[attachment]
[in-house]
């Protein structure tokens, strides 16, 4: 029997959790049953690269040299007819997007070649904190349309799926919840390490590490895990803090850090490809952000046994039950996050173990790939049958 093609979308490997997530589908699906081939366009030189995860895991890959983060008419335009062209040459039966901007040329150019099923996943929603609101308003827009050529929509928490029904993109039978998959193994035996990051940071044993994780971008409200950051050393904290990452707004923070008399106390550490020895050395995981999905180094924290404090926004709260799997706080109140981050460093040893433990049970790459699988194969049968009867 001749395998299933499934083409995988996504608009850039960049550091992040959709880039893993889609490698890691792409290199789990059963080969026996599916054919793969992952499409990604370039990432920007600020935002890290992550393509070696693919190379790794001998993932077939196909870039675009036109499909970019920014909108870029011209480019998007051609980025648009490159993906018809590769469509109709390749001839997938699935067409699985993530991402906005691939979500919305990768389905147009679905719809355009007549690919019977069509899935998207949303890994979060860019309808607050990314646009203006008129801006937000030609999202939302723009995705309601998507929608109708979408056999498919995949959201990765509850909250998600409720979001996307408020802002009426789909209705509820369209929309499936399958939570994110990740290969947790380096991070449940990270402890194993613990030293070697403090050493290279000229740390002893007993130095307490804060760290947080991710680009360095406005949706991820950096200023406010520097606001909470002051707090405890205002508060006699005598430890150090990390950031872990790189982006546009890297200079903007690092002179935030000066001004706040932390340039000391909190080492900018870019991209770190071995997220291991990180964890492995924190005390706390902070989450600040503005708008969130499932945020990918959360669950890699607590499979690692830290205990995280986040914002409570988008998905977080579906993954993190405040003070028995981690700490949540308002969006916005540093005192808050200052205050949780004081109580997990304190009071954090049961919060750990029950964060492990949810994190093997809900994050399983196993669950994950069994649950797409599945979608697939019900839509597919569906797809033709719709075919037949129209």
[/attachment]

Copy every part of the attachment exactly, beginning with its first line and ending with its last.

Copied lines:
[in-house]
């Protein structure tokens, strides 16, 4: 029997959790049953690269040299007819997007070649904190349309799926919840390490590490895990803090850090490809952000046994039950996050173990790939049958 093609979308490997997530589908699906081939366009030189995860895991890959983060008419335009062209040459039966901007040329150019099923996943929603609101308003827009050529929509928490029904993109039978998959193994035996990051940071044993994780971008409200950051050393904290990452707004923070008399106390550490020895050395995981999905180094924290404090926004709260799997706080109140981050460093040893433990049970790459699988194969049968009867 001749395998299933499934083409995988996504608009850039960049550091992040959709880039893993889609490698890691792409290199789990059963080969026996599916054919793969992952499409990604370039990432920007600020935002890290992550393509070696693919190379790794001998993932077939196909870039675009036109499909970019920014909108870029011209480019998007051609980025648009490159993906018809590769469509109709390749001839997938699935067409699985993530991402906005691939979500919305990768389905147009679905719809355009007549690919019977069509899935998207949303890994979060860019309808607050990314646009203006008129801006937000030609999202939302723009995705309601998507929608109708979408056999498919995949959201990765509850909250998600409720979001996307408020802002009426789909209705509820369209929309499936399958939570994110990740290969947790380096991070449940990270402890194993613990030293070697403090050493290279000229740390002893007993130095307490804060760290947080991710680009360095406005949706991820950096200023406010520097606001909470002051707090405890205002508060006699005598430890150090990390950031872990790189982006546009890297200079903007690092002179935030000066001004706040932390340039000391909190080492900018870019991209770190071995997220291991990180964890492995924190005390706390902070989450600040503005708008969130499932945020990918959360669950890699607590499979690692830290205990995280986040914002409570988008998905977080579906993954993190405040003070028995981690700490949540308002969006916005540093005192808050200052205050949780004081109580997990304190009071954090049961919060750990029950964060492990949810994190093997809900994050399983196993669950994950069994649950797409599945979608697939019900839509597919569906797809033709719709075919037949129209």